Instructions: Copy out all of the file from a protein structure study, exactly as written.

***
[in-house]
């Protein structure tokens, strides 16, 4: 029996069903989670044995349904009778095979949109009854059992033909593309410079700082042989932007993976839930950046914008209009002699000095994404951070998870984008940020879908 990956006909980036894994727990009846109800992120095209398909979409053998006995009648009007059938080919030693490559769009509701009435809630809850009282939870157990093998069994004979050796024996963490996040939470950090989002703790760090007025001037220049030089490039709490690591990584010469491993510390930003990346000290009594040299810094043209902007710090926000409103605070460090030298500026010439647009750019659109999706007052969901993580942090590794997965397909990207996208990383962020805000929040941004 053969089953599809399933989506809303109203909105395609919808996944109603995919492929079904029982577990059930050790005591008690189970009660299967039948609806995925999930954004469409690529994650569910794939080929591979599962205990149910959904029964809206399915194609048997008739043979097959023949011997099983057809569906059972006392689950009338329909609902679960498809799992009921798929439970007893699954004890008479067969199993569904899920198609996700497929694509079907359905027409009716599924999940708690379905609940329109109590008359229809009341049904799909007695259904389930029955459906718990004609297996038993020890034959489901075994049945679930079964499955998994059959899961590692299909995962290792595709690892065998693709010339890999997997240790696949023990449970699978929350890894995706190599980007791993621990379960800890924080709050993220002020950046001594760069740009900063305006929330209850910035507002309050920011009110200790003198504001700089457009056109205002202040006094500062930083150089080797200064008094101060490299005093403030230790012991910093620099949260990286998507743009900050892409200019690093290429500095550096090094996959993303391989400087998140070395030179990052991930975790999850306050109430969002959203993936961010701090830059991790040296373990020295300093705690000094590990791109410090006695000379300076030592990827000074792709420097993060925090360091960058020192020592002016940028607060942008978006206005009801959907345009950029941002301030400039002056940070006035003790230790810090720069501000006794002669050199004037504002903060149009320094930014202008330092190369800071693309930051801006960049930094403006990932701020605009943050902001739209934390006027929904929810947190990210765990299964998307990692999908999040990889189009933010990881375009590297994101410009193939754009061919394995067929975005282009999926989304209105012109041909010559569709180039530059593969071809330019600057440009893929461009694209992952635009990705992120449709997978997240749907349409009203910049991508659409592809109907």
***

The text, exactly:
[in-house]
């Protein structure tokens, strides 16, 4: 029996069903989670044995349904009778095979949109009854059992033909593309410079700082042989932007993976839930950046914008209009002699000095994404951070998870984008940020879908 990956006909980036894994727990009846109800992120095209398909979409053998006995009648009007059938080919030693490559769009509701009435809630809850009282939870157990093998069994004979050796024996963490996040939470950090989002703790760090007025001037220049030089490039709490690591990584010469491993510390930003990346000290009594040299810094043209902007710090926000409103605070460090030298500026010439647009750019659109999706007052969901993580942090590794997965397909990207996208990383962020805000929040941004 053969089953599809399933989506809303109203909105395609919808996944109603995919492929079904029982577990059930050790005591008690189970009660299967039948609806995925999930954004469409690529994650569910794939080929591979599962205990149910959904029964809206399915194609048997008739043979097959023949011997099983057809569906059972006392689950009338329909609902679960498809799992009921798929439970007893699954004890008479067969199993569904899920198609996700497929694509079907359905027409009716599924999940708690379905609940329109109590008359229809009341049904799909007695259904389930029955459906718990004609297996038993020890034959489901075994049945679930079964499955998994059959899961590692299909995962290792595709690892065998693709010339890999997997240790696949023990449970699978929350890894995706190599980007791993621990379960800890924080709050993220002020950046001594760069740009900063305006929330209850910035507002309050920011009110200790003198504001700089457009056109205002202040006094500062930083150089080797200064008094101060490299005093403030230790012991910093620099949260990286998507743009900050892409200019690093290429500095550096090094996959993303391989400087998140070395030179990052991930975790999850306050109430969002959203993936961010701090830059991790040296373990020295300093705690000094590990791109410090006695000379300076030592990827000074792709420097993060925090360091960058020192020592002016940028607060942008978006206005009801959907345009950029941002301030400039002056940070006035003790230790810090720069501000006794002669050199004037504002903060149009320094930014202008330092190369800071693309930051801006960049930094403006990932701020605009943050902001739209934390006027929904929810947190990210765990299964998307990692999908999040990889189009933010990881375009590297994101410009193939754009061919394995067929975005282009999926989304209105012109041909010559569709180039530059593969071809330019600057440009893929461009694209992952635009990705992120449709997978997240749907349409009203910049991508659409592809109907």